Correlation does not imply causation. Then what does it imply?

‘Correlation does not imply causation’ is an adage students from all social sciences are made to recite from a very early age. What is less often systematically discussed is what could be actually going on so that two phenomena are correlated but not causally related. Let’s try to make a list: 1) The correlation might be due to chance. T-tests and p-values are generally used to guard against this possibility. 1a) The correlation might be due to coincidence. This is essentially a variant of the previous point but with focus on time series. It is especially easy to mistake pure noise (randomness) for patterns (relationships) when one looks at two variables over time. If you look at the numerous ‘correlation is not causation’ jokes and cartoons on the internet, you will note that most concern the spurious correlation between two variables over time (e.g. number of pirates and global warming): it is just easier to find such examples in time series than in cross-sectional data. 1b) Another reason to distrust correlations is the so-called ‘ecological inference‘ problem. The problem arises when data is available at several levels of observation (e.g. people nested in municipalities nested in states). Correlation of two variables aggregated at a higher level (e.g. states) cannot be used to imply correlation of these variables at the lower (e.g. people). Hence, the higher-level correlation is a statistical artifact, although not necessarily due to mistaking ‘noise’ for ‘signal’. 2) The correlation might be due to a third variable being causally related to the two correlated variables we observe. This is the well-known omitted…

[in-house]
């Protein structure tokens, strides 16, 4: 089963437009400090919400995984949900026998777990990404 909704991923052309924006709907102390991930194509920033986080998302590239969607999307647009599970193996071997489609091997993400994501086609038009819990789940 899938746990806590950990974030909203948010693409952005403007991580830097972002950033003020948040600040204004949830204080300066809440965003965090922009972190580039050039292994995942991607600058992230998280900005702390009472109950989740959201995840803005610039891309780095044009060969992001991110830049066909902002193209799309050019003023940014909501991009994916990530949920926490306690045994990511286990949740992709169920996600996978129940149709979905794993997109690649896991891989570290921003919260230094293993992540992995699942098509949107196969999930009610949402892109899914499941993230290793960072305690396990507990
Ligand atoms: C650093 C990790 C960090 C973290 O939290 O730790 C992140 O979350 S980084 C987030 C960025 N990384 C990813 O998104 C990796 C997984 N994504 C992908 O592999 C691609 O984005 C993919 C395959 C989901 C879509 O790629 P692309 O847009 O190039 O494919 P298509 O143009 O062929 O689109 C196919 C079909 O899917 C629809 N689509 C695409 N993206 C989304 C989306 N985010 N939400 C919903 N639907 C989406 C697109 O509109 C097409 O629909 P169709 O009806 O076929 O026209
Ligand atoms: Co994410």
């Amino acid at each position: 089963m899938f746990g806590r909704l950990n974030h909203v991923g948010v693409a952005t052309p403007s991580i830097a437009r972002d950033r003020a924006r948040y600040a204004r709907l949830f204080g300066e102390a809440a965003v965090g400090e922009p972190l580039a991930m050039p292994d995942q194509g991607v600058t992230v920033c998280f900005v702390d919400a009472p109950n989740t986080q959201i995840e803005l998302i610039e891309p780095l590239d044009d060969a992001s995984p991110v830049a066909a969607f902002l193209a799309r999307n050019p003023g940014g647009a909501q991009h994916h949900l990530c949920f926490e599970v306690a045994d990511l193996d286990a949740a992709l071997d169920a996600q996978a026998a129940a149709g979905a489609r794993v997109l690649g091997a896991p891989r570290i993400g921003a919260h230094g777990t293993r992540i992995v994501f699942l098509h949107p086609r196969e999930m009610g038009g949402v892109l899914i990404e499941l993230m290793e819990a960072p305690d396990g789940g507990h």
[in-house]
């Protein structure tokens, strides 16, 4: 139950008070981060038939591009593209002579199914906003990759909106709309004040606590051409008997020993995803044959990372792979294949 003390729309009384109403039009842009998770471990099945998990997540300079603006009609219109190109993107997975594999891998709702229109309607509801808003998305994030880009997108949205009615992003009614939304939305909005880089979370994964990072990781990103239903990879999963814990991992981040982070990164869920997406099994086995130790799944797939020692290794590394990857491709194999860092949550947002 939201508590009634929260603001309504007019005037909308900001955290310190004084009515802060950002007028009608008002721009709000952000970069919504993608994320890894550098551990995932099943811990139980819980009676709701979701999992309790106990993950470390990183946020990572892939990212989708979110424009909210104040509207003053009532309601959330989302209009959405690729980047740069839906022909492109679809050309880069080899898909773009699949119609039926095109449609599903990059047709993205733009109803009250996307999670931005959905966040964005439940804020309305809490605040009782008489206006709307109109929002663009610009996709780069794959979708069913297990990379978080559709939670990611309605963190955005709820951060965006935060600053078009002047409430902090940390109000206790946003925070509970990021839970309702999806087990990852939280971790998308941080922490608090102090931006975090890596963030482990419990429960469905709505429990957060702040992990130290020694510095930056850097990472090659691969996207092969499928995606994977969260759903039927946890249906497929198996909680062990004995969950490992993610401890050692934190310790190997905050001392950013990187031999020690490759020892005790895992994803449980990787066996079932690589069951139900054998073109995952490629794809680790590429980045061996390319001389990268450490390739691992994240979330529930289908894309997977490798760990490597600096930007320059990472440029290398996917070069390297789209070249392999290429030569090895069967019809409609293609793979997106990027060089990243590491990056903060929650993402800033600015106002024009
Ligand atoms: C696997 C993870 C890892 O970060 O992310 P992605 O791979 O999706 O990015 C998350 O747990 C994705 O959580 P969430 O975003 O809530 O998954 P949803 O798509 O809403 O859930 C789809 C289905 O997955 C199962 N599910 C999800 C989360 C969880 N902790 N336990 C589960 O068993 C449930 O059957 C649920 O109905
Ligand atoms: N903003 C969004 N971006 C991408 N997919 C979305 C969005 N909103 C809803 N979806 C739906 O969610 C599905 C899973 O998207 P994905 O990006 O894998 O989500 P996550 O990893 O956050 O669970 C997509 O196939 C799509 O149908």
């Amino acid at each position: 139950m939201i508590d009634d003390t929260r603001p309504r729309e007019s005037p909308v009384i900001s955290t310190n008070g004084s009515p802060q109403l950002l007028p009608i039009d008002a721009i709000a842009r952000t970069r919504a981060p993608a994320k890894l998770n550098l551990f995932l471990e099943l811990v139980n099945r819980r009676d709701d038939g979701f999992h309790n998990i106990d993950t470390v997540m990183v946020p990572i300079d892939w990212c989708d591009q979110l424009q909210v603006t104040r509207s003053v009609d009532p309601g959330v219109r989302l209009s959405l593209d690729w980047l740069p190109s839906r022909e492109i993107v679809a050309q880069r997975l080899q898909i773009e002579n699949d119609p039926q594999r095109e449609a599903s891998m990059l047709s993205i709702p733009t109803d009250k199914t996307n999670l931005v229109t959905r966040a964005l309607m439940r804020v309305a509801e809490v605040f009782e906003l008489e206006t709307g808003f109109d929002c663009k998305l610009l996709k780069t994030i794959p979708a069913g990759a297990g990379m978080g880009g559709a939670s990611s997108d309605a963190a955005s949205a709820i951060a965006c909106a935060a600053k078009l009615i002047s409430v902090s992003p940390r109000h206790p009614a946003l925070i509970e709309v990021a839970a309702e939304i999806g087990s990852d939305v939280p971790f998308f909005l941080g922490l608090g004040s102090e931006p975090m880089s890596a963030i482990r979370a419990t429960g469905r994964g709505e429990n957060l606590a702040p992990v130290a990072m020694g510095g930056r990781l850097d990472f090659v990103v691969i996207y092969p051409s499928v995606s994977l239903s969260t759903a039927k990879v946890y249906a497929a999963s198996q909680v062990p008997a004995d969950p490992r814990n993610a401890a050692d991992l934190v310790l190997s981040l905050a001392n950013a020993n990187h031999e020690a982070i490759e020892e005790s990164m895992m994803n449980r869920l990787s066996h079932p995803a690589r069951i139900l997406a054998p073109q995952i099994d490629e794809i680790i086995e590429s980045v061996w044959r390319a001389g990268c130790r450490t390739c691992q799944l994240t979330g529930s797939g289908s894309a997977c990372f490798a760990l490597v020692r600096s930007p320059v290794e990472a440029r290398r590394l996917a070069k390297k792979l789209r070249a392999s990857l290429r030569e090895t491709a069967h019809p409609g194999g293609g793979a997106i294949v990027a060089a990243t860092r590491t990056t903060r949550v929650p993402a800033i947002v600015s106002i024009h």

Solve for the equilibrium: Dutch higher education

1) The number of first-year students in the Netherlands has soared from 105 000 in 2000 to 135 000 in 2011. The 30% increase is a direct result of government policy which links university funding with student numbers. In some programs in the country, student numbers have more than doubled during the last five years. Everyone is encouraged to enter the university system. 2) In the general case, there is no selection at the gate. Students cannot be refused to enter a program. 3) Now, the government’s objectives are to reduce the number of first-year drop-outs  and slash the number of students who do not graduate within four years. Both objectives are being supported by financial incentives and penalties for the universities. Something’s gotta give. I wonder what… P.S. ‘Solve for the equilibrium’ is the title of a rubric from Marginal Revolution.